Five Ways to Make the Most of Computer Science PD

By: Rachel Hegarty, Zulama Support Guru

So you’ve just signed up for a computer science professional development course for this summer (or you’re about to)! As our students know, a new learning experience can be both exciting and a little nerve-wracking. Here are five ways you can make the most of your PD:

1. Don’t be afraid to jump in and mess around.

Playing with a new technology is often the best way to learn it and GameMaker has some great tutorials. Consider your five-year-old and how quickly she figured out your smartphone!

Games and learning computer science

2. Don’t be afraid to ask questions.

In the Zulama and CSTA Computer Science and Game Design PD course, the Support button is your friend, as is our customer service crew. If we don’t have the answer for you ourselves, we’ll work hard and quickly to find it out. But first, ASK. If your PD doesn’t provide customer service, ask another teacher or check for forums. Inquiry is part of learning, after all, and that’s what we’re all in the business of doing.

3. Don’t be afraid to fail.

Really. Please. A failed game build or line of code is just an iteration, and iterative development is the way to design anything. Failure is good. Failure teaches.

Computer Science Teacher Professional Development

4. Don’t be afraid to play.

Building games can be an exciting avenue into CS. And if you build games, you should definitely play games. Ask your students what games they’re playing and try them out. You’ll better understand where you can go with CS and ways you can teach CS principles if you can speak your students’ language.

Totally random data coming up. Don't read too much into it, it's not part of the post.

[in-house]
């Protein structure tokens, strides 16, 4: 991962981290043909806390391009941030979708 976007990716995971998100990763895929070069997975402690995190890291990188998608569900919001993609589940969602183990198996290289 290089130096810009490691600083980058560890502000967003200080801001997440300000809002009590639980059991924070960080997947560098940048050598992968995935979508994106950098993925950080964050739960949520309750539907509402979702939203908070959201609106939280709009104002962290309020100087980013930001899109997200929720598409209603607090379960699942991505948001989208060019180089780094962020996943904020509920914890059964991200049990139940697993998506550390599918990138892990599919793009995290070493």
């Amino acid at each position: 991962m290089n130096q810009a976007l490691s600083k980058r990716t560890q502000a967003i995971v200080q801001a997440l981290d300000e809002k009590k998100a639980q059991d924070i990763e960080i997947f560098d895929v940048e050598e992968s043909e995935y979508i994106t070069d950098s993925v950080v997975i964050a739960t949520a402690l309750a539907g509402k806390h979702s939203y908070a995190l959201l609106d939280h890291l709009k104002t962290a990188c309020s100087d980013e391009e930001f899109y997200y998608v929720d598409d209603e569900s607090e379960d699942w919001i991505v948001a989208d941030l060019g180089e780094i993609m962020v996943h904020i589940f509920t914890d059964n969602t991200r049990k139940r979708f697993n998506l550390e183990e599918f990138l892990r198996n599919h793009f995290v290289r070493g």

5. Don’t be afraid to dream.

As you work through your course, think about things you could do in your classroom to reinforce and explore CS principles. What can gaming and coding do for you? What can it do for your students?

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Haven’t signed up for a CS PD program yet for this summer? Check out the Computer Science and Game Design course, co-designed by the CSTA and Zulama! You’ll learn game design and programming skills, earning a Computer Science and Game Design Certificate.

Sign up for our Computer Science & Game Design PD here!

Why Game Design Is an Awesome Introduction to Computer Science

By Lily Taylor, Community Advocate

Lynn Vanderzyl was new to teaching high school computer science (CS), and she started out in the logical placeteaching a programming course using Visual Basic, Python, and Java. Unfortunately, the course wasn’t engaging her students: “My classes were too small and they dropped my program.” The following year, the course was redesigned with a focus on game design, with students working together to build video games and learn CS in the process. And it worked!